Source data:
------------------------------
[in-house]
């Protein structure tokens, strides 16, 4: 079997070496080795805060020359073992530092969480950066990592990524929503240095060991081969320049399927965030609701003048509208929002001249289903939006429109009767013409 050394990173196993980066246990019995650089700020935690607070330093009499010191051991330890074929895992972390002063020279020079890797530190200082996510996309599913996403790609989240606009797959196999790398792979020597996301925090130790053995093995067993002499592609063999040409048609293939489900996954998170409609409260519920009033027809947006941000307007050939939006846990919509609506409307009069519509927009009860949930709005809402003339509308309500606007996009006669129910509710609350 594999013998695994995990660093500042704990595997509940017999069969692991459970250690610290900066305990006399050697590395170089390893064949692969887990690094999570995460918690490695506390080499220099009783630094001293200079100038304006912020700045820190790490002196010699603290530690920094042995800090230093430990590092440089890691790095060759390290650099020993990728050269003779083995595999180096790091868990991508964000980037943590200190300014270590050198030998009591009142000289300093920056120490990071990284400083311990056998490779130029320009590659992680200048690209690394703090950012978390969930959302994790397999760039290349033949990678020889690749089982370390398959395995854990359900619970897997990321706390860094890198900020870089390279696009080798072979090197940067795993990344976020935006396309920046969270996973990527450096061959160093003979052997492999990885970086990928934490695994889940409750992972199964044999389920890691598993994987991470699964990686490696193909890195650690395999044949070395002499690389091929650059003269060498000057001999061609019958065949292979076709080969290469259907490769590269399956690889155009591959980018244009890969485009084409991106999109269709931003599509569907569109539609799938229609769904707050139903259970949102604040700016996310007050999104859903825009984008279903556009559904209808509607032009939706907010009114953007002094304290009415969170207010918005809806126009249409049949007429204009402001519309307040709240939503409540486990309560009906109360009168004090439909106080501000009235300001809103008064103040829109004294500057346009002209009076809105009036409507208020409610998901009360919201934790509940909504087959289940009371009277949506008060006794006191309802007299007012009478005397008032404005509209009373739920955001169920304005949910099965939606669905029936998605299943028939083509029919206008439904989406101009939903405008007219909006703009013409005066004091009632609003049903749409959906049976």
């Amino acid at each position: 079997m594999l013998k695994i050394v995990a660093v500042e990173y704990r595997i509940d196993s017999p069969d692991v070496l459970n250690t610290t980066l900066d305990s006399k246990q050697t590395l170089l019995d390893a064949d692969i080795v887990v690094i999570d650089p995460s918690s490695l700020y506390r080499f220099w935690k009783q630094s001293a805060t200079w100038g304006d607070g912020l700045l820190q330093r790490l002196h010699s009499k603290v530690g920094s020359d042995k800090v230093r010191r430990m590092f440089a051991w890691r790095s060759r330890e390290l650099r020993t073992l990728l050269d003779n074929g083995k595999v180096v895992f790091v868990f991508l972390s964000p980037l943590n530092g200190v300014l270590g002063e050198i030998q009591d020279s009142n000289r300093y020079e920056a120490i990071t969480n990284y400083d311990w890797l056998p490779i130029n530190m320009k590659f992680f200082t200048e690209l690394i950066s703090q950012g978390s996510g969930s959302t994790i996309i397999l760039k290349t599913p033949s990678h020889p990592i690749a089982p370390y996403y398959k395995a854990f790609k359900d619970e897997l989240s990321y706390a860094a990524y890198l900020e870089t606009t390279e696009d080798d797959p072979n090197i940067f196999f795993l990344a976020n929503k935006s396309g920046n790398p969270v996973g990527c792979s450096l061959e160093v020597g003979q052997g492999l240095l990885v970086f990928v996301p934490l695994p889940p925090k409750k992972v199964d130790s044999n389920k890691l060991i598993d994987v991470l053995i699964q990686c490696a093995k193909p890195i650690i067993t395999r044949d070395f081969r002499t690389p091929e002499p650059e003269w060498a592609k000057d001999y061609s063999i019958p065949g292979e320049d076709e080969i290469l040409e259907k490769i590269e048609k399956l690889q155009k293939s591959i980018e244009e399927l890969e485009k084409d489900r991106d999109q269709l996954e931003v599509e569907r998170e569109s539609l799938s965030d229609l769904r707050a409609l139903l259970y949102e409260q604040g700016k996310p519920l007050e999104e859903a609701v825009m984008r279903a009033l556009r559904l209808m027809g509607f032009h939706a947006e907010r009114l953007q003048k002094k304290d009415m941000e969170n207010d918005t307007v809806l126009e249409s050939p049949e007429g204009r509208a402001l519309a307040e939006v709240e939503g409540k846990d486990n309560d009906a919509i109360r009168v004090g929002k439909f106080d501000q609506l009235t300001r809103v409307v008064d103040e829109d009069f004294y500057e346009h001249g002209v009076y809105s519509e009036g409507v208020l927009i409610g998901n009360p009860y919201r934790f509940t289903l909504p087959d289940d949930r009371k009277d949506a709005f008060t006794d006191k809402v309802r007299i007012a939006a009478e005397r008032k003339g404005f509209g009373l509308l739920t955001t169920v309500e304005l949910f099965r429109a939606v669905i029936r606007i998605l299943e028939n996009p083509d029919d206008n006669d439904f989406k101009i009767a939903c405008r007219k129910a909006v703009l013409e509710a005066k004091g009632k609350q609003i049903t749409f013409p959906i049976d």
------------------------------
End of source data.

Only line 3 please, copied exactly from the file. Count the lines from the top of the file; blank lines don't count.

């Amino acid at each position: 079997m594999l013998k695994i050394v995990a660093v500042e990173y704990r595997i509940d196993s017999p069969d692991v070496l459970n250690t610290t980066l900066d305990s006399k246990q050697t590395l170089l019995d390893a064949d692969i080795v887990v690094i999570d650089p995460s918690s490695l700020y506390r080499f220099w935690k009783q630094s001293a805060t200079w100038g304006d607070g912020l700045l820190q330093r790490l002196h010699s009499k603290v530690g920094s020359d042995k800090v230093r010191r430990m590092f440089a051991w890691r790095s060759r330890e390290l650099r020993t073992l990728l050269d003779n074929g083995k595999v180096v895992f790091v868990f991508l972390s964000p980037l943590n530092g200190v300014l270590g002063e050198i030998q009591d020279s009142n000289r300093y020079e920056a120490i990071t969480n990284y400083d311990w890797l056998p490779i130029n530190m320009k590659f992680f200082t200048e690209l690394i950066s703090q950012g978390s996510g969930s959302t994790i996309i397999l760039k290349t599913p033949s990678h020889p990592i690749a089982p370390y996403y398959k395995a854990f790609k359900d619970e897997l989240s990321y706390a860094a990524y890198l900020e870089t606009t390279e696009d080798d797959p072979n090197i940067f196999f795993l990344a976020n929503k935006s396309g920046n790398p969270v996973g990527c792979s450096l061959e160093v020597g003979q052997g492999l240095l990885v970086f990928v996301p934490l695994p889940p925090k409750k992972v199964d130790s044999n389920k890691l060991i598993d994987v991470l053995i699964q990686c490696a093995k193909p890195i650690i067993t395999r044949d070395f081969r002499t690389p091929e002499p650059e003269w060498a592609k000057d001999y061609s063999i019958p065949g292979e320049d076709e080969i290469l040409e259907k490769i590269e048609k399956l690889q155009k293939s591959i980018e244009e399927l890969e485009k084409d489900r991106d999109q269709l996954e931003v599509e569907r998170e569109s539609l799938s965030d229609l769904r707050a409609l139903l259970y949102e409260q604040g700016k996310p519920l007050e999104e859903a609701v825009m984008r279903a009033l556009r559904l209808m027809g509607f032009h939706a947006e907010r009114l953007q003048k002094k304290d009415m941000e969170n207010d918005t307007v809806l126009e249409s050939p049949e007429g204009r509208a402001l519309a307040e939006v709240e939503g409540k846990d486990n309560d009906a919509i109360r009168v004090g929002k439909f106080d501000q609506l009235t300001r809103v409307v008064d103040e829109d009069f004294y500057e346009h001249g002209v009076y809105s519509e009036g409507v208020l927009i409610g998901n009360p009860y919201r934790f509940t289903l909504p087959d289940d949930r009371k009277d949506a709005f008060t006794d006191k809402v309802r007299i007012a939006a009478e005397r008032k003339g404005f509209g009373l509308l739920t955001t169920v309500e304005l949910f099965r429109a939606v669905i029936r606007i998605l299943e028939n996009p083509d029919d206008n006669d439904f989406k101009i009767a939903c405008r007219k129910a909006v703009l013409e509710a005066k004091g009632k609350q609003i049903t749409f013409p959906i049976d």